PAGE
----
In another life I used to have to go to an annual car testing day somewhere on the European continent. This particular year it was in Italy. These test days were characterised by the large number of males, badly dressed as only German and Polish car journalists can be. Hardly surprising then that a sex-starved 20-something British writer should feel optimistic upon seeing a blonde sitting alone with their back to the crowd. “Who’s the blonde in the corner?” My lascivious colleague asked.
My friend, who was already working out how he was going to get this stunner up to his room, was even more interested when I said ‘she’ was called Nico. He was doubtless imagining I was going to be his ‘in’ to the exotically named foreign girl. Then Nico turned round, whereupon my friend suddenly lost interest.
At that time Nico Rosberg was 17 and had just won the German Formula BMW championship in his first year of car racing. I went over to talk to him about the cars we were testing and discovered that he’d only just qualified to drive and didn’t have any experience at all of testing road cars. However, like the majority of young racing drivers, he was mature way beyond his years. We had a sensible conversation about cars, racing and why he was competing under a German flag when his father was Finnish.
Just a couple of years later, he had a test with the Williams F1 team. I was discussing this with a friend who worked at Williams and wasn’t remotely surprised to find that the team had been impressed by Rosberg’s maturity and the quiet, focused way he got on with the job. It was a counterpoint to the other son of a famous father on the same test, Nelson Piquet Jr, who was considered a spoilt prima donna by the team.
Fast forward a decade and on the day Rosberg won the most famous prize of the lot – the Monaco GP – Piquet was failing in a World Rallycross round at Lydden Hill in Kent. Can’t say I was surprised. But whatever he achieves in his career, Rosberg will always be the blonde in the corner for me.
Never meet your heroes, they say, and ‘they’ could have a point. The reminiscing about James Hunt reminded me of the time I met him. A bit of background first. Niki Lauda’s fiery accident and James Hunt’s subsequent last-gasp dash to the 1976 World Championship is what alerted me to Formula One. I was a Hunt fan, briefly, until I was alerted to Carlos Reutemann. But that’s another story.
Anyway, fast forward to 1992 and I was working for Autosport. As such I had to host a table at the Autosport Awards ceremony. On that table along with ex-F1 driver and now the late Innes Ireland, there was ex-Williams technical director Patrick Head, scribe Nigel Roebuck and James Hunt. I can’t remember now what Hunt was wearing but I struggle to imagine he was in Black Tie.
As nominal head of the table, I had to organise the collection for charity. And I remember Hunt had the usual racing driver’s long pockets and short arms. In fact when I suggested he might like to contribute, his rebuttal was pretty firm. But then I was blissfully unaware that he was as skint as he apparently was. Nonetheless, it rather took the sheen off the legend for me.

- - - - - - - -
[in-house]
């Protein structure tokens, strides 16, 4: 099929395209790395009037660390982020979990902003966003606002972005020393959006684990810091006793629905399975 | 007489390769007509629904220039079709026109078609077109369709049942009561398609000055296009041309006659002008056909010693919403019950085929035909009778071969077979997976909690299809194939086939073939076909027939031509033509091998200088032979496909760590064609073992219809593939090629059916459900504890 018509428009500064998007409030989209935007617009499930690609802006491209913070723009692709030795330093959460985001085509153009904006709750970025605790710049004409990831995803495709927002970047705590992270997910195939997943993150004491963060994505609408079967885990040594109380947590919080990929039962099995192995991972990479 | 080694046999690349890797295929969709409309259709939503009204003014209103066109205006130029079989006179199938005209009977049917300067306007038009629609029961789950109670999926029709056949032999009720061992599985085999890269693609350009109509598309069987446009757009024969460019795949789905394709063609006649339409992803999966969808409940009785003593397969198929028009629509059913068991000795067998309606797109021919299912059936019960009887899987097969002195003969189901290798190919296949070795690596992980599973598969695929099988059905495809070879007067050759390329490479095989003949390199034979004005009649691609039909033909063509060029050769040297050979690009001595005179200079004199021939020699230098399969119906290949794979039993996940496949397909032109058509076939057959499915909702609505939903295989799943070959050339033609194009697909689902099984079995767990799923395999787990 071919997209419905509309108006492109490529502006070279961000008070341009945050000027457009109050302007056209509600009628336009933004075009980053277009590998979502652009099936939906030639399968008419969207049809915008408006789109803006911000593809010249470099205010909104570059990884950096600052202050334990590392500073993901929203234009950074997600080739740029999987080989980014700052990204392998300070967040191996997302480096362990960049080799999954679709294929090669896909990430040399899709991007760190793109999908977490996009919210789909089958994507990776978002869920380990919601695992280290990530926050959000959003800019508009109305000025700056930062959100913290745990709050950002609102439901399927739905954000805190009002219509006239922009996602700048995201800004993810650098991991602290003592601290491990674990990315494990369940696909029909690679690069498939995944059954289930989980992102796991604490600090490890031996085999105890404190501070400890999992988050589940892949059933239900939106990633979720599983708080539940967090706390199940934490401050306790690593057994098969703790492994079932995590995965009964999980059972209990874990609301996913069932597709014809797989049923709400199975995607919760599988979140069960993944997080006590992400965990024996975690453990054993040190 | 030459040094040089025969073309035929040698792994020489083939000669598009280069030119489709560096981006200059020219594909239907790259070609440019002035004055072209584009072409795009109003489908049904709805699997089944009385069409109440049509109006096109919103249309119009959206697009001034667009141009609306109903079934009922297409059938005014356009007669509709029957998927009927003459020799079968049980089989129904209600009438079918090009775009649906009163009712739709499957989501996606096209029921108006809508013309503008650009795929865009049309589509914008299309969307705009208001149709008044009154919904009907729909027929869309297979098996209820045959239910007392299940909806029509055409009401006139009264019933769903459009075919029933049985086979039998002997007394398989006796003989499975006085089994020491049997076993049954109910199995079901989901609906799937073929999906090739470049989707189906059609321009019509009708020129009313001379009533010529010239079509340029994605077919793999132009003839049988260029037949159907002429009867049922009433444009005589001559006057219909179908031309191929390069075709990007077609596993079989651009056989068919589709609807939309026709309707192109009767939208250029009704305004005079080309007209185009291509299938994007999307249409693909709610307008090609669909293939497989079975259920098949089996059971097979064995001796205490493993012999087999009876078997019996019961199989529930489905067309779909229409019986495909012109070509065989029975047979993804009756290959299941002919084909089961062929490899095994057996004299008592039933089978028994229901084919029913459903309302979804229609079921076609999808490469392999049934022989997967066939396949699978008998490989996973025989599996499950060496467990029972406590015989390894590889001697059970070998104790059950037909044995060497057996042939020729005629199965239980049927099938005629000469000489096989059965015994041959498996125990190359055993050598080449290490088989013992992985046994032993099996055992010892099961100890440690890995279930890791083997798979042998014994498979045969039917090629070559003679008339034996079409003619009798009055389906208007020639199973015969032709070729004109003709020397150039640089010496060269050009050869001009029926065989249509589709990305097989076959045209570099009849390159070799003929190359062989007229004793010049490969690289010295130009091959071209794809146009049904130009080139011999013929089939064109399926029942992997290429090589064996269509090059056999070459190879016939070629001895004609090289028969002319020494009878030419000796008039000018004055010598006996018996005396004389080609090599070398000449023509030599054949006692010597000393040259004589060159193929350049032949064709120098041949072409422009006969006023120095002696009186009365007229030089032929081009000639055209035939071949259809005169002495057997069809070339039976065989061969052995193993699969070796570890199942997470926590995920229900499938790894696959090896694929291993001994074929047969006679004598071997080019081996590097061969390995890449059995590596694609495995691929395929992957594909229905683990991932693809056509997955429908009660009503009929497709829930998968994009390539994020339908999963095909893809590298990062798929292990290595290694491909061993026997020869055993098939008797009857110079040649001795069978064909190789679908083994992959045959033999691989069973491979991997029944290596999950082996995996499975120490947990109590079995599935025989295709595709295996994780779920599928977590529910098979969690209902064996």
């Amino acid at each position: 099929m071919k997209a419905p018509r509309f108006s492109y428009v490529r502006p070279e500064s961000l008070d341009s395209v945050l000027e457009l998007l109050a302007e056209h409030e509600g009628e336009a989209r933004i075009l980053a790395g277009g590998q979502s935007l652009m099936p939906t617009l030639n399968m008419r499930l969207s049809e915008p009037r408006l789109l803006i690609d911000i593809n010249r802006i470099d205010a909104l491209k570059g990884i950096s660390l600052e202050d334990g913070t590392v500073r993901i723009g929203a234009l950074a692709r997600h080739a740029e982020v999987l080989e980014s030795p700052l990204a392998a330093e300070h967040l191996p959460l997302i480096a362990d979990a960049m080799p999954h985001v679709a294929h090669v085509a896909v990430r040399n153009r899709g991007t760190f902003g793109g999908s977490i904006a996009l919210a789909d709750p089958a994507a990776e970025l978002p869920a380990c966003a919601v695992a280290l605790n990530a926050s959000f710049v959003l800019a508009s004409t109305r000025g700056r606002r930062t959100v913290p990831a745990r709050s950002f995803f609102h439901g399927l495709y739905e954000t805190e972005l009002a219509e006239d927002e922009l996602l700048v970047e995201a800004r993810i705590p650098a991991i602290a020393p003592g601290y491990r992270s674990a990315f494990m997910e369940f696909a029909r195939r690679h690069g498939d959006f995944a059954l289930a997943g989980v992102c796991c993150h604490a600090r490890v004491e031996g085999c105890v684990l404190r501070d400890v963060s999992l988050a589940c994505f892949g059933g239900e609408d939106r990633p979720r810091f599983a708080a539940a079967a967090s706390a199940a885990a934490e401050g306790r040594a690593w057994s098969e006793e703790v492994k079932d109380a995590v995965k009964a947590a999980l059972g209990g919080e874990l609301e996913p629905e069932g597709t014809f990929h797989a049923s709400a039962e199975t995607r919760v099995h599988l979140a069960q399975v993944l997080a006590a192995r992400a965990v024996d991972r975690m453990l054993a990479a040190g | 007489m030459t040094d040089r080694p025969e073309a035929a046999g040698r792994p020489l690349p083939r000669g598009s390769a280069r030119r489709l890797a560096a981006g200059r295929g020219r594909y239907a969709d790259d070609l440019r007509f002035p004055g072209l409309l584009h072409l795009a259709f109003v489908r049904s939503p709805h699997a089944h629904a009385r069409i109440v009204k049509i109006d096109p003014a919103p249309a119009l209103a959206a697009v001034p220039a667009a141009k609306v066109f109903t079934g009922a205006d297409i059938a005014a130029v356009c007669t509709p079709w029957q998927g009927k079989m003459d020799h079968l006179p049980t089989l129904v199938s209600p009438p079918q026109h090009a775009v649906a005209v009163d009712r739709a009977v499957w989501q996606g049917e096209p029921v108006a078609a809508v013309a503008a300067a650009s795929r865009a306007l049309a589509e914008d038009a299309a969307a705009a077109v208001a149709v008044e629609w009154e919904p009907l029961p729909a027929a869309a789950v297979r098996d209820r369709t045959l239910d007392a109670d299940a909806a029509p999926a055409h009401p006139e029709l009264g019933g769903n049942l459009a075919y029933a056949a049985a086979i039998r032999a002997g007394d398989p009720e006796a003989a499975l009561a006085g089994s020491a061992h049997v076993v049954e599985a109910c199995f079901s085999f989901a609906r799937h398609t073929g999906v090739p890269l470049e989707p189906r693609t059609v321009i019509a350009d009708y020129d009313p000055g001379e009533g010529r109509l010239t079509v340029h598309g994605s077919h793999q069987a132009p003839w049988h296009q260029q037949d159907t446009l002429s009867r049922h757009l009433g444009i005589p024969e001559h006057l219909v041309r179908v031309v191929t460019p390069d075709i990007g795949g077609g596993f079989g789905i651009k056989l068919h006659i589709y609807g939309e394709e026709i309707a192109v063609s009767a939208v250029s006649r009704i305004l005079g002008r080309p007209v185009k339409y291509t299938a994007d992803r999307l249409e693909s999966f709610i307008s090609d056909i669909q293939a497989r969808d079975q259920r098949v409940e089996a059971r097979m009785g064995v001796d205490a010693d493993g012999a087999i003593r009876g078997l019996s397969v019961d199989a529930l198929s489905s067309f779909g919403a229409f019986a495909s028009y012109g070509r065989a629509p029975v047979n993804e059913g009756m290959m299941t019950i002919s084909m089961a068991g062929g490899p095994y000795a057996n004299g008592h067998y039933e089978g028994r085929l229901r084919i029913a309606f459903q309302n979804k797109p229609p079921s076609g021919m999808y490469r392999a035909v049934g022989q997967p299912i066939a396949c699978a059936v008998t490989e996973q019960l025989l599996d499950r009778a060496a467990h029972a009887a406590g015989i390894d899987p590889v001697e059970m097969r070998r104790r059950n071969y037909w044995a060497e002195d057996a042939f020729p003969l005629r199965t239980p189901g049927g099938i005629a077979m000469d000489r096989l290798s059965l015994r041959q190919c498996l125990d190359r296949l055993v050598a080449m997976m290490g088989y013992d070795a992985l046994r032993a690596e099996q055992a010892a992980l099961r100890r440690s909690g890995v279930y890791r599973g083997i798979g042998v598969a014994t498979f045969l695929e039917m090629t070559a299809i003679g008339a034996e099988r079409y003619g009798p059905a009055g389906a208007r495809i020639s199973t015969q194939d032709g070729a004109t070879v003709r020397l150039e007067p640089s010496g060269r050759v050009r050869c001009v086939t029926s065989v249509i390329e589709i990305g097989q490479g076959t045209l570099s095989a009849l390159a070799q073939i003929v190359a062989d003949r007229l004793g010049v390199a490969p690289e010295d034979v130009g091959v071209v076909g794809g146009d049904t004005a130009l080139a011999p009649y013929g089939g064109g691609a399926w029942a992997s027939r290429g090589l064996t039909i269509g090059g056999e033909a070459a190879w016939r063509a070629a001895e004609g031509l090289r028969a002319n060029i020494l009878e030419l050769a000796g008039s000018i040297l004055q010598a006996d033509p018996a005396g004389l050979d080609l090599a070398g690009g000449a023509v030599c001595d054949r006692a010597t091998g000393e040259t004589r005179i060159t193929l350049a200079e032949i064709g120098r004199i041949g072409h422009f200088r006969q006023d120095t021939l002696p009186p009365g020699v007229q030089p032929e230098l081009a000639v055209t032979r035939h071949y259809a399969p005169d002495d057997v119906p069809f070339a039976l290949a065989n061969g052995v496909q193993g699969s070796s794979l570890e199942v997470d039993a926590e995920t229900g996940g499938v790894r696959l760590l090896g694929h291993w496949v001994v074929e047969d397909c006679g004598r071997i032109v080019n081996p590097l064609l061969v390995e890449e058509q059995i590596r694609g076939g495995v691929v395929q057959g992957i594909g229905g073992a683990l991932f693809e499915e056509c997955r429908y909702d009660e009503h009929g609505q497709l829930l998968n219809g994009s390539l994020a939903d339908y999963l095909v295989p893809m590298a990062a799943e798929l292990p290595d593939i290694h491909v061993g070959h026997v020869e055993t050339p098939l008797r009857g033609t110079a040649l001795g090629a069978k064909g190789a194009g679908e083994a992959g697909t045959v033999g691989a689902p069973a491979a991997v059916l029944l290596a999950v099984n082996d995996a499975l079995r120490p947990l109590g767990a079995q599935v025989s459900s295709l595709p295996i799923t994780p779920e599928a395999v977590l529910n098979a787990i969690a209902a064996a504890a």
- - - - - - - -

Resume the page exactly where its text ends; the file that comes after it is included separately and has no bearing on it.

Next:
A few months later, it was a Tuesday afternoon. Autosport was just closing for press, everything had been written, designed, subbed, and proofed when one of the writers said he’d heard Hunt had had a heart attack. All hands to the pumps. I rang Mark Wilkin who was the producer of BBC Sport’s F1 coverage. He answered the phone after a couple of rings and I could tell instantly from the shock in his voice that the rumours of Hunt’s heart attack were true. In fact, they were worse: Hunt had died. We really earned our money that afternoon, putting together an obituary on the fly and getting a news story about his death researched and in the magazine within hours. It somehow seemed wrong that after racing in one of the sport’s most dangerous eras, he should die at home aged just 45.
Did meeting him ruin the myth? No. But it’s fair to say it tarnished it for a while. Twenty years down the line though and Hunt is still up there with the greats in my mind.
One of the stranger evenings I’ve had was spent with Michael Schumacher, Eddie Irvine and a model at the Dorchester Hotel. First a bit of house keeping. The model was Irvine’s girlfriend of the time (it was 1996). And we weren’t doing the sort of things footballers are famous for doing in hotel rooms. We were in a private part of the Dorchester’s Chinese restaurant.
At the time I knew Eddie pretty well. I was ghost writing a magazine column for him and he was in London for a Ferrari sponsor do. He asked me if I wanted to meet for a drink and after we’d had a couple he casually mentioned Michael was joining us. And that’s how I found myself having dinner with the reigning F1 world champion of the time. I found Schumacher quiet, a bit shy and quite serious but with remarkable humility. He didn’t appear over burdened with charisma but in the company of Irvine that was unsurprising.